It remains to be seen if Saturday’s contest will go down as the final meeting in College Park for the often one-sided but always intense rivalry between Maryland and Duke. But if it was, the Terrapins treated their home crowd to quite the finale.
As No. 2 Duke’s desperation effort missed the mark, Maryland’s students stormed the court. Forget the Terps’ 12 losses in their past 13 meetings with the Blue Devils — including six straight setbacks. What may be the last laugh at Comcast Center belonged to the Maryland faithful.
“We never quit,” coach Mark Turgeon said. “We never had a doubt we were going to win the game.”
On a night the Terps pulled out an 83-81 win despite a season-high 26 turnovers, it only seemed fitting that guard Seth Allen — who contributed eight of them — hit the winning free throws with two seconds remaining.
Instead, Allen improvised. When the lane opened, he atoned for his earlier giveaways by attacking the basket and drawing a foul on Quinn Cook.
“That’s a big test of your maturity, just doing the next play,” said Allen, who finished with 16 points. “I just tried to have amnesia and keep playing.”
Although he didn’t get the final shot as planned, Len did lead the Terps (18-7, 6-6 ACC) with 19 points while hitting 6 of 8 from the field. Three weeks after Mason Plumlee outscored the sophomore 19-8 in an 84-64 triumph for Duke at Cameron Indoor Stadium, Len helped limit his fellow NBA lottery prospect to four points.
And Len’s nine rebounds also paced a dominating performance on the glass for the Terps, whose 40 boards doubled up on the Blue Devils.
“I watched a lot of film this past week,” Len said. “I didn’t play well at their place, so it was a huge challenge for me.”
In the first half, Duke (22-3, 9-3) rode the hot shooting of guard Seth Curry (25 points), who numbed Maryland’s electric atmosphere with a 6-for-6 start. When a Plumlee alley-oop capped an 11-2 run, Duke found itself in front 25-20.
But Nick Faust’s 3-pointer in transition gave Maryland a 35-34 halftime lead, and the margin grew to 53-43 early in the second.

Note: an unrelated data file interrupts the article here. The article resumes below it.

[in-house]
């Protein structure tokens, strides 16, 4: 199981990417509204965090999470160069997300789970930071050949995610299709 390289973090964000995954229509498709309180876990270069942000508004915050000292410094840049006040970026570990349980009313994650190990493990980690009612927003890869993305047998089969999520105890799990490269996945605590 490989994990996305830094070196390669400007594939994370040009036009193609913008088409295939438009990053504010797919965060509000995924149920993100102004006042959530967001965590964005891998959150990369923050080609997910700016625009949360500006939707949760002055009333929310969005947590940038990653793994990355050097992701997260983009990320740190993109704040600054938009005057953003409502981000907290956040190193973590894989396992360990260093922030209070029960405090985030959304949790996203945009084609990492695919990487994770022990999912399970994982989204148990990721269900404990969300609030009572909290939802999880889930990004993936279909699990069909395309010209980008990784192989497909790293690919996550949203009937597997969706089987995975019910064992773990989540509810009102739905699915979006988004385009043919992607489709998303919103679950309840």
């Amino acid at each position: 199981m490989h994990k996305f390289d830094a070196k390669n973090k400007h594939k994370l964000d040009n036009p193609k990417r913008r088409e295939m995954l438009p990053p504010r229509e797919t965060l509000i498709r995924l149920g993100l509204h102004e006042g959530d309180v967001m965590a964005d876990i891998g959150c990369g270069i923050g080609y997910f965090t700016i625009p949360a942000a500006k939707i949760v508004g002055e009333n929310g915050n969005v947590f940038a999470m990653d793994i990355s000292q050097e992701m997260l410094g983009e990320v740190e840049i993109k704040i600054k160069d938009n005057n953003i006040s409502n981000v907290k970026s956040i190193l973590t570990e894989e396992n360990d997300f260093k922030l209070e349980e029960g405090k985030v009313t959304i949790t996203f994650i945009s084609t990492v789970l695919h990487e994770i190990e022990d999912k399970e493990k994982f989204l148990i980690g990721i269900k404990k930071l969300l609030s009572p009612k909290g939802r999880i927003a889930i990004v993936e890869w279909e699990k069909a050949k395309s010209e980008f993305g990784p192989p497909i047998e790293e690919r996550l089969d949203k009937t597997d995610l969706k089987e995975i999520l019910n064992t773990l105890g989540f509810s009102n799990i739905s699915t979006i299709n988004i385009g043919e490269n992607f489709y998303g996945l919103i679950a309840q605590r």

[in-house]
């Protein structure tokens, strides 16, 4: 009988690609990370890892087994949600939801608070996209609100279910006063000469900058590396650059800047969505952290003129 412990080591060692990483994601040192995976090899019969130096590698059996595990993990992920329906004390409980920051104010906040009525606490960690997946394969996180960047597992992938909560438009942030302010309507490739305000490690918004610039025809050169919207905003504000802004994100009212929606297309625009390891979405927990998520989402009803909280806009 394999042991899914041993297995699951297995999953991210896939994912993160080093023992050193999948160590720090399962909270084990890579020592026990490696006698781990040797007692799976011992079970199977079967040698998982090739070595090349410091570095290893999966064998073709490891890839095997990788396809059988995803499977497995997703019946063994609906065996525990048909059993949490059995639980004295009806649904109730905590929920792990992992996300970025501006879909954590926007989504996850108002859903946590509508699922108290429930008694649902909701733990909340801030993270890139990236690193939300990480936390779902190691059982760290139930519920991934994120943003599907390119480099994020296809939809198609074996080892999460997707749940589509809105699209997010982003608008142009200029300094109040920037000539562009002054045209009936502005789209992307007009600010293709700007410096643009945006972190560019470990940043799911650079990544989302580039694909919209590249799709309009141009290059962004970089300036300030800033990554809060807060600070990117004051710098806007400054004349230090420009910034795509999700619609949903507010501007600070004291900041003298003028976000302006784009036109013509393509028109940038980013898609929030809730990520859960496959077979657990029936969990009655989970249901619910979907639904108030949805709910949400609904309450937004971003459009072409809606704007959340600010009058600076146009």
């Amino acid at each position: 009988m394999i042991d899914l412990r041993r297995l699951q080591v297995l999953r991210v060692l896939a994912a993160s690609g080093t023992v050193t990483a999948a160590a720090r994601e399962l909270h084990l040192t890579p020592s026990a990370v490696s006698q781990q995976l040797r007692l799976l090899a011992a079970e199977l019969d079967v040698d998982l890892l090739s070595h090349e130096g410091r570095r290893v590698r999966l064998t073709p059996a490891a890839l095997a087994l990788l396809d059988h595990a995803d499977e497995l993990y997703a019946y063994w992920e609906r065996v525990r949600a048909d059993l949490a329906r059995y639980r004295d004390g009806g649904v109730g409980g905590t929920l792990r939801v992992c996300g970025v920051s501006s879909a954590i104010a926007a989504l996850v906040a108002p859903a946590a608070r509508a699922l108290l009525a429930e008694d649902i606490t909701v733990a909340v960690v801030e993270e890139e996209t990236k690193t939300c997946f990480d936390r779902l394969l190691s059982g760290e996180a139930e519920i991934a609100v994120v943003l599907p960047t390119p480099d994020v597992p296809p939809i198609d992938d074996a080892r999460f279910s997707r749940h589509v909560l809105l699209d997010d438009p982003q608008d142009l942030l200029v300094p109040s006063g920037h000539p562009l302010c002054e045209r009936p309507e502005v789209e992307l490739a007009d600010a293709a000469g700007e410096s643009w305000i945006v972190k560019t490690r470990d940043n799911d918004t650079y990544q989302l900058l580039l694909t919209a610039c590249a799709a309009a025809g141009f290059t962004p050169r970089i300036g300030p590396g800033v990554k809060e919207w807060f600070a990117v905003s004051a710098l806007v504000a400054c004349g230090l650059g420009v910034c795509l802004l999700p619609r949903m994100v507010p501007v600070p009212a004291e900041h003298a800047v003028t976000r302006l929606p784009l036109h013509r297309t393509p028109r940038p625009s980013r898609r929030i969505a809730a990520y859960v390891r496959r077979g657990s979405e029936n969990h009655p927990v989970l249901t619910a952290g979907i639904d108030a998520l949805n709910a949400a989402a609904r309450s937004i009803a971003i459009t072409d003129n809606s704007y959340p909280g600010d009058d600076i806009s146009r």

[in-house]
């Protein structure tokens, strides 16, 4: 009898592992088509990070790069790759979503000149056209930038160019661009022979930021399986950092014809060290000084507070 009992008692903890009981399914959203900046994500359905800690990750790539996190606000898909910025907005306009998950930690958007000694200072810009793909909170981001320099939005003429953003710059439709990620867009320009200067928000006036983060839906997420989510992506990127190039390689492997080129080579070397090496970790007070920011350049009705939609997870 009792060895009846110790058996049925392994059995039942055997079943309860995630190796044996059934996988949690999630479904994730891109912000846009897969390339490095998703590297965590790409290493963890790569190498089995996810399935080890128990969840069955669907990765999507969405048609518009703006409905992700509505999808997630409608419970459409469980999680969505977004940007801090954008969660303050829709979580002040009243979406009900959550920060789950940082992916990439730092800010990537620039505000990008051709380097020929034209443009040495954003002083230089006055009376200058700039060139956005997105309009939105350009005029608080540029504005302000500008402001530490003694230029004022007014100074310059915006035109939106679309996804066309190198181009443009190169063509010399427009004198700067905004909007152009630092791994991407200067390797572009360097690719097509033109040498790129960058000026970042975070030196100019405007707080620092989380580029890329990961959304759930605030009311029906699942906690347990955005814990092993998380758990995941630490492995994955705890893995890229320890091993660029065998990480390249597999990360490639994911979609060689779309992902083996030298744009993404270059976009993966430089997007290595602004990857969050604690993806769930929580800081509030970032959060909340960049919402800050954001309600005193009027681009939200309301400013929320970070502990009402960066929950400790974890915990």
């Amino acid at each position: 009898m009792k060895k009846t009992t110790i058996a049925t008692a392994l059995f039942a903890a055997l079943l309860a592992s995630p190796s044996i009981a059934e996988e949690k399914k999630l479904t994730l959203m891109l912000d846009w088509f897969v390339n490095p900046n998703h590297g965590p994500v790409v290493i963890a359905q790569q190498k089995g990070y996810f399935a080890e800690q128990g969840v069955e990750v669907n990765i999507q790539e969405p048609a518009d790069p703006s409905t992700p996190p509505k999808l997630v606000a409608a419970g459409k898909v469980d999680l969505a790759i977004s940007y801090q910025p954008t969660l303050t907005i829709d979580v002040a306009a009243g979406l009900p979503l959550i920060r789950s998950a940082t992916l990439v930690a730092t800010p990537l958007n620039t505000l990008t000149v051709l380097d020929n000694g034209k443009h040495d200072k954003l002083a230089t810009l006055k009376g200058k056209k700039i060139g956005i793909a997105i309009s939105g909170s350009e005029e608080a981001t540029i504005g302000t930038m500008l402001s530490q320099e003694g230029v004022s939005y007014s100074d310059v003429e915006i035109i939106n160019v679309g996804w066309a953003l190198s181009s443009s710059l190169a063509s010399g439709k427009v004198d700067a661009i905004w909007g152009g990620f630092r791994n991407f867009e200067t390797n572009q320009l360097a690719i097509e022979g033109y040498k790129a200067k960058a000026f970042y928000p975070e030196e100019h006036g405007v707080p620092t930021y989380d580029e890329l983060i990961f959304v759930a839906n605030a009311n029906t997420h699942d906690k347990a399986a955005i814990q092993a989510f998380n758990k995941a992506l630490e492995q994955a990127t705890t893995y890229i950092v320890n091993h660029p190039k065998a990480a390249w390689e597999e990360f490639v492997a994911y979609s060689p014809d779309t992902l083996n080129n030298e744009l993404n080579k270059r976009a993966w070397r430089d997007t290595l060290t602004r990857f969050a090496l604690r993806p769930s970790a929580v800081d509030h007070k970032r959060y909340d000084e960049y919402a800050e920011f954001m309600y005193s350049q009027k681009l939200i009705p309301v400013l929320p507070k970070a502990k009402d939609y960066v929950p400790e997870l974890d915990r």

Maryland’s sloppiness with the ball, however, saw that advantage quickly get cut down as three turnovers in less than a minute set up an eight-point spurt for Duke.
“We had 26 turnovers and we beat them,” Allen said. “Imagine if we slimmed down the turnovers, how much of a different game it would have been.”
While Dez Wells’ free throws gave Maryland a double-digit cushion with 3:39 left, Curry made back-to-back 3-pointers to get Duke within striking distance at 80-78 in the final minute.
With Duke down three with 16 seconds left, Maryland guard-forward Jake Layman fouled Rasheed Sulaimon on a 3-point attempt. The freshman made all three from the line to tie the score at 81.
That set the stage for Allen to clinch the win and boost Maryland’s NCAA tournament hopes a week after a crippling home loss to Virginia — circumstances that had Turgeon in tears of pride during his postgame news conference.
As senior forward James Padgett said, “We can hopefully use it as a momentum builder going into the last couple games in the ACC. Everyone is excited, but we’re not content.”
Although it is conceivable Maryland could host Duke next year, during the Terps’ final ACC season before they bolt to the Big Ten, the teams are losing their automatic home-and-home series upon the entrance of Syracuse and Pittsburgh to the conference.
That means it’s up to the ACC to gift the ship-jumping Terps one last home date against Duke.
“I told our players before the game there is a lot of pride in Maryland basketball,” Turgeon said. “We talked about pride and passion, and playing with those two things tonight, for us and for our fans.”
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